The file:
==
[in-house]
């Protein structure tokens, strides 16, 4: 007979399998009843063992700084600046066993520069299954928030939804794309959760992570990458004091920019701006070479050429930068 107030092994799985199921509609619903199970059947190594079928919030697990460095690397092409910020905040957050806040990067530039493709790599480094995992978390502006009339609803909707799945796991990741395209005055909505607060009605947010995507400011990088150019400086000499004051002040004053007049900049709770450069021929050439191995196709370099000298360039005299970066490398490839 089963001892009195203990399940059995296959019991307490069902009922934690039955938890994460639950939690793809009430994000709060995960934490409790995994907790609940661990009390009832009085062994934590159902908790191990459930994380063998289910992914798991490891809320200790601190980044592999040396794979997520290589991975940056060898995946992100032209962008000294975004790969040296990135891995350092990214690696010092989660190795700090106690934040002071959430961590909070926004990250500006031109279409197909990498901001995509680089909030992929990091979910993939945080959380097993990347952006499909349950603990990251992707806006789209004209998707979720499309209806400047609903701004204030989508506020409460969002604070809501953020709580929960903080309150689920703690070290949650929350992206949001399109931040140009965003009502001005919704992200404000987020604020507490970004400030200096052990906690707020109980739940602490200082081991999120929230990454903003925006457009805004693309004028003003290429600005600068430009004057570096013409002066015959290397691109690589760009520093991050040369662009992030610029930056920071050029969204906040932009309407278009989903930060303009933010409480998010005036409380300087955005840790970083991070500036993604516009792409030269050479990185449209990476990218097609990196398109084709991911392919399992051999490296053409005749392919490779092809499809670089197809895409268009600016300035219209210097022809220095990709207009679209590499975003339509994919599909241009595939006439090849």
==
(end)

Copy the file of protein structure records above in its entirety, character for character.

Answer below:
[in-house]
């Protein structure tokens, strides 16, 4: 007979399998009843063992700084600046066993520069299954928030939804794309959760992570990458004091920019701006070479050429930068 107030092994799985199921509609619903199970059947190594079928919030697990460095690397092409910020905040957050806040990067530039493709790599480094995992978390502006009339609803909707799945796991990741395209005055909505607060009605947010995507400011990088150019400086000499004051002040004053007049900049709770450069021929050439191995196709370099000298360039005299970066490398490839 089963001892009195203990399940059995296959019991307490069902009922934690039955938890994460639950939690793809009430994000709060995960934490409790995994907790609940661990009390009832009085062994934590159902908790191990459930994380063998289910992914798991490891809320200790601190980044592999040396794979997520290589991975940056060898995946992100032209962008000294975004790969040296990135891995350092990214690696010092989660190795700090106690934040002071959430961590909070926004990250500006031109279409197909990498901001995509680089909030992929990091979910993939945080959380097993990347952006499909349950603990990251992707806006789209004209998707979720499309209806400047609903701004204030989508506020409460969002604070809501953020709580929960903080309150689920703690070290949650929350992206949001399109931040140009965003009502001005919704992200404000987020604020507490970004400030200096052990906690707020109980739940602490200082081991999120929230990454903003925006457009805004693309004028003003290429600005600068430009004057570096013409002066015959290397691109690589760009520093991050040369662009992030610029930056920071050029969204906040932009309407278009989903930060303009933010409480998010005036409380300087955005840790970083991070500036993604516009792409030269050479990185449209990476990218097609990196398109084709991911392919399992051999490296053409005749392919490779092809499809670089197809895409268009600016300035219209210097022809220095990709207009679209590499975003339509994919599909241009595939006439090849």